Colour in the garden always adds magic too. That is where pots really come into their own. Always remember that pots are mobile, so move them. I have put these orchards down under the porch to brighten up this shady and forgotten area of the garden, also when I look over the rail in the evening I can enjoy the beautiful blooms.
I really enjoy moving my pots about, it revamps your whole garden and can give you a whole new look.
Well, its time to head on out into the day I need to dead-head some more roses to keep them flowering and maybe cut a few to enjoy inside for a day or two.
December 9th, 2009
Hello, my name is Mandy and I want to share my garden with you. December, the sky is blue and days are longer. Lately in my garden I have been lucky to have beautiful weather to entice me outside. The ducks and I have been very busy. December is such a hectic month though, it is hard to find time to get out there as much as I would like. Perhaps I should take time out to introduce you to my ducks, Waddles & Hazel .. here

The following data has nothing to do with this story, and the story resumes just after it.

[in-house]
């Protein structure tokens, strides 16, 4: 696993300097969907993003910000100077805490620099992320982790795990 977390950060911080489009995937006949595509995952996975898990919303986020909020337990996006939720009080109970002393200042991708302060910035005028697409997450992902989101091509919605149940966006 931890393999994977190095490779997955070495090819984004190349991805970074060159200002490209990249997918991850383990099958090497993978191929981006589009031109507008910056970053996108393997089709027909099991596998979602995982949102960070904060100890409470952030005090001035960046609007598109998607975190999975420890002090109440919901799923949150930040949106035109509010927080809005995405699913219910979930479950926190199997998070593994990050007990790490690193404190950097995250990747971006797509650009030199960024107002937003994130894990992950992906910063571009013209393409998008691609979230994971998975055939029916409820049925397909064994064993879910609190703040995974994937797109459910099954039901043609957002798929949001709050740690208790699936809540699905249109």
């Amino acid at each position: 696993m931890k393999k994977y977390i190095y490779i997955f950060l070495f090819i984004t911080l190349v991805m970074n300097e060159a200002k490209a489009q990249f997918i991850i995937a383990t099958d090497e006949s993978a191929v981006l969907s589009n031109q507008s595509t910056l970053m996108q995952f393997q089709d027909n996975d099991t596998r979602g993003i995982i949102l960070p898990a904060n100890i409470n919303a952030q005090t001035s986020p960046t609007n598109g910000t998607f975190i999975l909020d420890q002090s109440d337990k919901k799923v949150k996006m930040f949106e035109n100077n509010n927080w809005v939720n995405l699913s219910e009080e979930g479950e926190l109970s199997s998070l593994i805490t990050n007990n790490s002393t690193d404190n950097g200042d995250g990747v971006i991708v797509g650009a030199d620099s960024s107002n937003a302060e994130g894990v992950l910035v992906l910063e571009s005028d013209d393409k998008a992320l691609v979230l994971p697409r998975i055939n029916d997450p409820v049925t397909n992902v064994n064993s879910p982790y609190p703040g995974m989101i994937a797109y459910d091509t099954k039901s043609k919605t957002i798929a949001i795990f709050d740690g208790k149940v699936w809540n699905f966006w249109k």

Well, she loves to help out.
This is the month that the hydrangeas start flowering and they look especially lovely. Hydrangeas are perfect plants for those difficult areas down the south side of the house or in a shady place where you can’t think what else to plant. They also look very beautiful in massed plantings where they can enjoy the morning sun. Here is a picture of mine at the moment. Pink and pretty. Would cheer anyone up!
I head out with my hat on early in the mornings these days, with the ducks at my feet checking out the grubs and generally helping to keep the soil loose, also helping with fertilizing. But these mornings I am busy up above them dead-heading the roses. It is one of my most favourite jobs! And so rewarding for it makes the bush give me heaps more roses. Note to self – must ask for a new pair of secateurs for Christmas from Santa.
Another thing on my wish list is a diary. Every good gardener needs one so you can keep tabs on what you did last year and it is a good way to learn when things come into flower and when you cut back things. You can pop in pictures too. It is a good way to watch your garden grow and plan for the future. It is a good tool and one that is not used often.
Well, this is my first post. Just a short quick one. It is time now for me to go outside and feed the ducks and pop them into their pen for the evening. Hope you find time to relax in the garden over the next few weeks to get away from the Christmas rush and get back to nature.